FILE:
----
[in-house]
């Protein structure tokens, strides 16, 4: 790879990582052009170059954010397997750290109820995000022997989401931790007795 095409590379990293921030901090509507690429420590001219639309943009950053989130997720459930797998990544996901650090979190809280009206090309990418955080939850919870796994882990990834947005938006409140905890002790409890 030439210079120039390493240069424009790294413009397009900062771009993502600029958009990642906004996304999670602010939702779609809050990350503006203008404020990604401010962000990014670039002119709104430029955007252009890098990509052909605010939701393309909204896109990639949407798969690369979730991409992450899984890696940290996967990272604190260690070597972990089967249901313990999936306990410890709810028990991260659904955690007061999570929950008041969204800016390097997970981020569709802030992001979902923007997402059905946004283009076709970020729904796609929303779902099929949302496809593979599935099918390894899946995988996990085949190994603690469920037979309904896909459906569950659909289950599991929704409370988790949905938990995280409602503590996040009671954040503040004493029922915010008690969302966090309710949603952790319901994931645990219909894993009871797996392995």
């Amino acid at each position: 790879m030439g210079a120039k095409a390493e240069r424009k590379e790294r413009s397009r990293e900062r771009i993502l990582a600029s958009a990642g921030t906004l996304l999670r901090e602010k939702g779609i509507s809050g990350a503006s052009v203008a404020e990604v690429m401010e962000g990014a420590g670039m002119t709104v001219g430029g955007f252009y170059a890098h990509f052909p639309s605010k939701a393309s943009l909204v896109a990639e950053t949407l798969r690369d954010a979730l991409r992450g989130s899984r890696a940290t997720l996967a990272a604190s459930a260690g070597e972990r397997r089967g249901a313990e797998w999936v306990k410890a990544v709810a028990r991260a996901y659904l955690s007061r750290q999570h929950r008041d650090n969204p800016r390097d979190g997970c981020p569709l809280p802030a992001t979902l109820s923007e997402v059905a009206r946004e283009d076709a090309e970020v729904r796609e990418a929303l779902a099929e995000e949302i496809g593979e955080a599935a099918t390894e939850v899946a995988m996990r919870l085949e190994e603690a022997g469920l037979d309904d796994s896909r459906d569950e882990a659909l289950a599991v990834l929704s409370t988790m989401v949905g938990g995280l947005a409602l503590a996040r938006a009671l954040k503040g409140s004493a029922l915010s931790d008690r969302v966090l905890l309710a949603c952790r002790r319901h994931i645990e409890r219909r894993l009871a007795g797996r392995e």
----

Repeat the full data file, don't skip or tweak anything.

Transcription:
[in-house]
């Protein structure tokens, strides 16, 4: 790879990582052009170059954010397997750290109820995000022997989401931790007795 095409590379990293921030901090509507690429420590001219639309943009950053989130997720459930797998990544996901650090979190809280009206090309990418955080939850919870796994882990990834947005938006409140905890002790409890 030439210079120039390493240069424009790294413009397009900062771009993502600029958009990642906004996304999670602010939702779609809050990350503006203008404020990604401010962000990014670039002119709104430029955007252009890098990509052909605010939701393309909204896109990639949407798969690369979730991409992450899984890696940290996967990272604190260690070597972990089967249901313990999936306990410890709810028990991260659904955690007061999570929950008041969204800016390097997970981020569709802030992001979902923007997402059905946004283009076709970020729904796609929303779902099929949302496809593979599935099918390894899946995988996990085949190994603690469920037979309904896909459906569950659909289950599991929704409370988790949905938990995280409602503590996040009671954040503040004493029922915010008690969302966090309710949603952790319901994931645990219909894993009871797996392995």
């Amino acid at each position: 790879m030439g210079a120039k095409a390493e240069r424009k590379e790294r413009s397009r990293e900062r771009i993502l990582a600029s958009a990642g921030t906004l996304l999670r901090e602010k939702g779609i509507s809050g990350a503006s052009v203008a404020e990604v690429m401010e962000g990014a420590g670039m002119t709104v001219g430029g955007f252009y170059a890098h990509f052909p639309s605010k939701a393309s943009l909204v896109a990639e950053t949407l798969r690369d954010a979730l991409r992450g989130s899984r890696a940290t997720l996967a990272a604190s459930a260690g070597e972990r397997r089967g249901a313990e797998w999936v306990k410890a990544v709810a028990r991260a996901y659904l955690s007061r750290q999570h929950r008041d650090n969204p800016r390097d979190g997970c981020p569709l809280p802030a992001t979902l109820s923007e997402v059905a009206r946004e283009d076709a090309e970020v729904r796609e990418a929303l779902a099929e995000e949302i496809g593979e955080a599935a099918t390894e939850v899946a995988m996990r919870l085949e190994e603690a022997g469920l037979d309904d796994s896909r459906d569950e882990a659909l289950a599991v990834l929704s409370t988790m989401v949905g938990g995280l947005a409602l503590a996040r938006a009671l954040k503040g409140s004493a029922l915010s931790d008690r969302v966090l905890l309710a949603c952790r002790r319901h994931i645990e409890r219909r894993l009871a007795g797996r392995e």